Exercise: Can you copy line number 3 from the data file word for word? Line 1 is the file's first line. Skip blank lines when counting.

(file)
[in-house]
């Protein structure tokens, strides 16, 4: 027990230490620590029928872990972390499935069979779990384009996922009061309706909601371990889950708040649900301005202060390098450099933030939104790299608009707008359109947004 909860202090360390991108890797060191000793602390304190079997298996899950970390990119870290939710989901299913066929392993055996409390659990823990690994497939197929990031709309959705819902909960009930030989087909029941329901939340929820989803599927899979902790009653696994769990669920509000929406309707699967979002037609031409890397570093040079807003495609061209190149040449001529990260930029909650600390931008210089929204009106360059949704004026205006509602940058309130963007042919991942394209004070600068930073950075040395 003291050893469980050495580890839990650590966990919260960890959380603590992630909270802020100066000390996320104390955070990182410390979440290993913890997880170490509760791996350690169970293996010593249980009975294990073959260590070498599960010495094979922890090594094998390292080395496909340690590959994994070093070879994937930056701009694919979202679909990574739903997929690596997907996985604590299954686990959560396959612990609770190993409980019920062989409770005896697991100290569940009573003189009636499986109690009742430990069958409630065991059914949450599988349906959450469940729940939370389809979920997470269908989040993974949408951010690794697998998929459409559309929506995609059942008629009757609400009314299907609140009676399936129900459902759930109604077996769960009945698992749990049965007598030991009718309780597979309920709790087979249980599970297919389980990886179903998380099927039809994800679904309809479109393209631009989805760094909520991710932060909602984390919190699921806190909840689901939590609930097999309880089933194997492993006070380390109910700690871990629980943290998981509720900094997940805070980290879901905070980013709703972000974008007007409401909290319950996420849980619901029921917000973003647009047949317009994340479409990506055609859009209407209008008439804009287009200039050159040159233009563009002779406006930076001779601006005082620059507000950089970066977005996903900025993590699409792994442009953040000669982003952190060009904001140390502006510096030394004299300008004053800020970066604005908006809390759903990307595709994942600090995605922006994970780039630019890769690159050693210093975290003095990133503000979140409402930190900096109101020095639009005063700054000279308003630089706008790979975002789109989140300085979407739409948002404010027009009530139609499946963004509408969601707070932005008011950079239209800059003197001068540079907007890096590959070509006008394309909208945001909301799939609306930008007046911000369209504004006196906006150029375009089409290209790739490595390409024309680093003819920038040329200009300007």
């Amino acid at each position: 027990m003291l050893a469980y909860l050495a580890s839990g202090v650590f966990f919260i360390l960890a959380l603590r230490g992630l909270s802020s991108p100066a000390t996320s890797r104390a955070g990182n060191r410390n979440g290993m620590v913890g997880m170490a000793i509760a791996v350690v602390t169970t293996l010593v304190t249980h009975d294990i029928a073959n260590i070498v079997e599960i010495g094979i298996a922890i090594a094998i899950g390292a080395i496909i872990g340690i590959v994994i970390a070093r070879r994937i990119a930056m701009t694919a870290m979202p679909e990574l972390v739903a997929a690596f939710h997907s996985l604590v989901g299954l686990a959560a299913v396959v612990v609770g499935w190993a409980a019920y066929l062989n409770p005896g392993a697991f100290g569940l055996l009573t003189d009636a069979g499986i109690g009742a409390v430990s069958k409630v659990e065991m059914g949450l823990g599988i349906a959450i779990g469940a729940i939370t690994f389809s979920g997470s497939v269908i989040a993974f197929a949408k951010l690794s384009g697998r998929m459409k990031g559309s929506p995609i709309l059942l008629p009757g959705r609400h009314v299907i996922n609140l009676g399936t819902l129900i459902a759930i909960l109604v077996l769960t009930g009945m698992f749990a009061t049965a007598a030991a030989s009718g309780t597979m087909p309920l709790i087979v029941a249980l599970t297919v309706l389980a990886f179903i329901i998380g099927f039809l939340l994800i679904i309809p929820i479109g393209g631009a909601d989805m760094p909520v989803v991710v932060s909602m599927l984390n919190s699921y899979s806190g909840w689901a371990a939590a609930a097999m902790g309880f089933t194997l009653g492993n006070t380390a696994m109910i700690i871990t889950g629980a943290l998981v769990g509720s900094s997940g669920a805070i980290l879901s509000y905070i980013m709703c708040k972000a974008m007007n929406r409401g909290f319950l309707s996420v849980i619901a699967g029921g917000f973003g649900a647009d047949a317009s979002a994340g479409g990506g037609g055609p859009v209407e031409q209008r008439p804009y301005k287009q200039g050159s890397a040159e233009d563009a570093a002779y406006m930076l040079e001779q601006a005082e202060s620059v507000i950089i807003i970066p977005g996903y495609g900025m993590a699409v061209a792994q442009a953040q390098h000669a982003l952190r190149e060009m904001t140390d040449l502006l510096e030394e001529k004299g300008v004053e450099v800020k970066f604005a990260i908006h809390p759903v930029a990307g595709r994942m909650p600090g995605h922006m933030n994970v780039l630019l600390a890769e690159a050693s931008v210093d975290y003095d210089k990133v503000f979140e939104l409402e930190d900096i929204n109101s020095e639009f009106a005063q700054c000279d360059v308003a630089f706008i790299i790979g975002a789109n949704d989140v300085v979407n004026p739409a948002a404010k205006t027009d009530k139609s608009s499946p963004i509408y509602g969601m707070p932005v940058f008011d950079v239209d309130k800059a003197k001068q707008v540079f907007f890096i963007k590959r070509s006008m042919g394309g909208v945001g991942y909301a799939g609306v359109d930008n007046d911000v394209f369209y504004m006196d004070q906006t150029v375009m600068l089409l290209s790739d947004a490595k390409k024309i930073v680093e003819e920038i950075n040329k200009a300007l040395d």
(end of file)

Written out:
């Amino acid at each position: 027990m003291l050893a469980y909860l050495a580890s839990g202090v650590f966990f919260i360390l960890a959380l603590r230490g992630l909270s802020s991108p100066a000390t996320s890797r104390a955070g990182n060191r410390n979440g290993m620590v913890g997880m170490a000793i509760a791996v350690v602390t169970t293996l010593v304190t249980h009975d294990i029928a073959n260590i070498v079997e599960i010495g094979i298996a922890i090594a094998i899950g390292a080395i496909i872990g340690i590959v994994i970390a070093r070879r994937i990119a930056m701009t694919a870290m979202p679909e990574l972390v739903a997929a690596f939710h997907s996985l604590v989901g299954l686990a959560a299913v396959v612990v609770g499935w190993a409980a019920y066929l062989n409770p005896g392993a697991f100290g569940l055996l009573t003189d009636a069979g499986i109690g009742a409390v430990s069958k409630v659990e065991m059914g949450l823990g599988i349906a959450i779990g469940a729940i939370t690994f389809s979920g997470s497939v269908i989040a993974f197929a949408k951010l690794s384009g697998r998929m459409k990031g559309s929506p995609i709309l059942l008629p009757g959705r609400h009314v299907i996922n609140l009676g399936t819902l129900i459902a759930i909960l109604v077996l769960t009930g009945m698992f749990a009061t049965a007598a030991a030989s009718g309780t597979m087909p309920l709790i087979v029941a249980l599970t297919v309706l389980a990886f179903i329901i998380g099927f039809l939340l994800i679904i309809p929820i479109g393209g631009a909601d989805m760094p909520v989803v991710v932060s909602m599927l984390n919190s699921y899979s806190g909840w689901a371990a939590a609930a097999m902790g309880f089933t194997l009653g492993n006070t380390a696994m109910i700690i871990t889950g629980a943290l998981v769990g509720s900094s997940g669920a805070i980290l879901s509000y905070i980013m709703c708040k972000a974008m007007n929406r409401g909290f319950l309707s996420v849980i619901a699967g029921g917000f973003g649900a647009d047949a317009s979002a994340g479409g990506g037609g055609p859009v209407e031409q209008r008439p804009y301005k287009q200039g050159s890397a040159e233009d563009a570093a002779y406006m930076l040079e001779q601006a005082e202060s620059v507000i950089i807003i970066p977005g996903y495609g900025m993590a699409v061209a792994q442009a953040q390098h000669a982003l952190r190149e060009m904001t140390d040449l502006l510096e030394e001529k004299g300008v004053e450099v800020k970066f604005a990260i908006h809390p759903v930029a990307g595709r994942m909650p600090g995605h922006m933030n994970v780039l630019l600390a890769e690159a050693s931008v210093d975290y003095d210089k990133v503000f979140e939104l409402e930190d900096i929204n109101s020095e639009f009106a005063q700054c000279d360059v308003a630089f706008i790299i790979g975002a789109n949704d989140v300085v979407n004026p739409a948002a404010k205006t027009d009530k139609s608009s499946p963004i509408y509602g969601m707070p932005v940058f008011d950079v239209d309130k800059a003197k001068q707008v540079f907007f890096i963007k590959r070509s006008m042919g394309g909208v945001g991942y909301a799939g609306v359109d930008n007046d911000v394209f369209y504004m006196d004070q906006t150029v375009m600068l089409l290209s790739d947004a490595k390409k024309i930073v680093e003819e920038i950075n040329k200009a300007l040395d």